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09 September 2007


Jay Fienberg

What you are describing is also reflective of how little "strategy" is an acknowledged component and expense of (web) projects. The "why" and "what" (features) have to get worked out, and it's actually way more expensive and time consuming to work them out (backwards) from a spec.

A real, good strategy can be relevant and guiding for longer hauls, e.g., translating to many projects with their own specs, or many phases of the same project with spec-level docs adjusting with each phase.


I think what you are describing is what happens when you have an inexperienced buyer compounded by the often confusing realm of IT vendors. We don't all speak the same language. But you're entirely right, the RFP process is often a disaster mainly because of inexperience on the part of the buyer and/or vendor which soils what *could* be a fruitful experience. My company often gets asked to participate in RFPs because of our portfolio but also because we run the RFP Database; we're currently in the process of writing a white paper to explain how buyers can run a more effective RFP process, one that is fair to the bidders but also should hopefully get the buyer proposals that are more targeted towards their individual needs. Hopefully a little education can go a long way!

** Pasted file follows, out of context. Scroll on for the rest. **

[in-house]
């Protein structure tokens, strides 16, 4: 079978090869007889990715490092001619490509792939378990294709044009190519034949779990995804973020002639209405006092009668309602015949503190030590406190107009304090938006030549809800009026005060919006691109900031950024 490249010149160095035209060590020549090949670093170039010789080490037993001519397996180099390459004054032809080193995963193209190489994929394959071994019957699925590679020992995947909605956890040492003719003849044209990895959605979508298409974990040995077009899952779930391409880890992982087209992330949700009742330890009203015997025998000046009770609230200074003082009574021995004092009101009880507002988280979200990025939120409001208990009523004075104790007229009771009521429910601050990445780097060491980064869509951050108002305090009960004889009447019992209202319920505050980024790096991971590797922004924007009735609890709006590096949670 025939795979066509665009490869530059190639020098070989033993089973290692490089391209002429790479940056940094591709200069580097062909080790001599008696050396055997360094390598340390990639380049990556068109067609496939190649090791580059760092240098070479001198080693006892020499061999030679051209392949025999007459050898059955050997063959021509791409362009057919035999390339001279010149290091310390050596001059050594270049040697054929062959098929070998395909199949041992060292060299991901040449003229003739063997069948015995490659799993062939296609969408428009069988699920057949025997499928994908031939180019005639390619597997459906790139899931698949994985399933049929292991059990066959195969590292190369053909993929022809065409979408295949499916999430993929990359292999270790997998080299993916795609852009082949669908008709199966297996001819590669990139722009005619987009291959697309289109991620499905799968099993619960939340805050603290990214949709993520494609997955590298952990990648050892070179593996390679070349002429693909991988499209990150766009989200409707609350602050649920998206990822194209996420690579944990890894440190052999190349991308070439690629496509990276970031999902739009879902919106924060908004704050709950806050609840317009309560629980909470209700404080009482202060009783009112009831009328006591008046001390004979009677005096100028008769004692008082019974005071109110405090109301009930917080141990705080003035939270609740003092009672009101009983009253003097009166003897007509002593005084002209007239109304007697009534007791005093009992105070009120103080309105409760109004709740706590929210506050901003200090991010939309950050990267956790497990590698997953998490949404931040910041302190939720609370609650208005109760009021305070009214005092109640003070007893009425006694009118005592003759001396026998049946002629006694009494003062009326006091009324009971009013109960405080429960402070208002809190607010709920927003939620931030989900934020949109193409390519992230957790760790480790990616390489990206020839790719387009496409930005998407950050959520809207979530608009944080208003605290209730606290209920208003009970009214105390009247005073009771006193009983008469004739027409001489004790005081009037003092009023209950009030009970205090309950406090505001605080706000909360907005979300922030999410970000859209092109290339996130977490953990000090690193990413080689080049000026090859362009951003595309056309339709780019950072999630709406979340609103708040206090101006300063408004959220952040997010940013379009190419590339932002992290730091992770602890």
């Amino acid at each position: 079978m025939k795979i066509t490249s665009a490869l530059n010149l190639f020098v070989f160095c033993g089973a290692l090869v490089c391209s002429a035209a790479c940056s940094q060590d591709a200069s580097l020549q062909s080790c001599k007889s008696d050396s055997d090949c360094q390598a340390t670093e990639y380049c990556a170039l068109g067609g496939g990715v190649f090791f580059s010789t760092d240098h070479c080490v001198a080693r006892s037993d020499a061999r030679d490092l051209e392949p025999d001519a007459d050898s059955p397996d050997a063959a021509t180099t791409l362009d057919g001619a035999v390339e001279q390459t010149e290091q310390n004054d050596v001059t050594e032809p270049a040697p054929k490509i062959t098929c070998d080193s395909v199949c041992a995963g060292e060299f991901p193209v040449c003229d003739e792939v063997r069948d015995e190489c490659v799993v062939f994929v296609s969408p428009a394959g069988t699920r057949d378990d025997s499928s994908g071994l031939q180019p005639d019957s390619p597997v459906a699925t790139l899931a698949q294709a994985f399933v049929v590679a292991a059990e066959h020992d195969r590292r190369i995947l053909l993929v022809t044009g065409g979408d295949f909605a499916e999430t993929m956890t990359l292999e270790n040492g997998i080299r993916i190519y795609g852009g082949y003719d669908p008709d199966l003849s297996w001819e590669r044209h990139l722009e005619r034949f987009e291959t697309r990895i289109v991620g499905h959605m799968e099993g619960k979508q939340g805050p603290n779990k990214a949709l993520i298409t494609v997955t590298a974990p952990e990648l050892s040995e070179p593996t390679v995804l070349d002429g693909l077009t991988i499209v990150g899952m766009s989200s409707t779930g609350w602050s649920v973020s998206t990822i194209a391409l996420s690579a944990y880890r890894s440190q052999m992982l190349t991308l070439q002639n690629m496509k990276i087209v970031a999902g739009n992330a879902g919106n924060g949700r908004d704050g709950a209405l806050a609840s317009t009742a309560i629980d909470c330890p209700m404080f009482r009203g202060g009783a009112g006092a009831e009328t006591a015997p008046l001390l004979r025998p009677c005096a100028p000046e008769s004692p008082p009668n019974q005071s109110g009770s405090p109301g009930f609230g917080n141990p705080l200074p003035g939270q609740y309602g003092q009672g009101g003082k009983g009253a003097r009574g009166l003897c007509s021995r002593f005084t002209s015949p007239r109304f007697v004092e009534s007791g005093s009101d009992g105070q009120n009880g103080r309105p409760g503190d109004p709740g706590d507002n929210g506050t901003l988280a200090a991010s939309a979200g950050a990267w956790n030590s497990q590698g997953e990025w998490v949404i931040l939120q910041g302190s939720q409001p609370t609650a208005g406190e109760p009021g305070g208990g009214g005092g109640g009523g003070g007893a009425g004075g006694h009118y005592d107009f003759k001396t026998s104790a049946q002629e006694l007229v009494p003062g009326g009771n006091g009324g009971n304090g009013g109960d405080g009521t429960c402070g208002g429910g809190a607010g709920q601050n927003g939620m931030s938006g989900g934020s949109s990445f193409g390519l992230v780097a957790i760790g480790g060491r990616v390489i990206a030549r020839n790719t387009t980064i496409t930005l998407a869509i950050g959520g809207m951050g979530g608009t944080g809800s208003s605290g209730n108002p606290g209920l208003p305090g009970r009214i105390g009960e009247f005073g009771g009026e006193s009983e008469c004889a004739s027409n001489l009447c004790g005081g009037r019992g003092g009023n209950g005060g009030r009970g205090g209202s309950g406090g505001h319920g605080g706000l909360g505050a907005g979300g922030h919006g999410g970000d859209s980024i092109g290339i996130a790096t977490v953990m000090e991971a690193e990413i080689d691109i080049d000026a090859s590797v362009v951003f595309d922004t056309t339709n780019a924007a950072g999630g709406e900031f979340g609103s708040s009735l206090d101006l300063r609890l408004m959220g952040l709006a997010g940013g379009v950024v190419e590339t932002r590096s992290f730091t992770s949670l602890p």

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Jim Benson

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Jim Benson is a collaborative management consultant. He is CEO of Modus Cooperandi, a consultancy which combines Lean, Agile Management and Social Media principles to develop sustainable teams.


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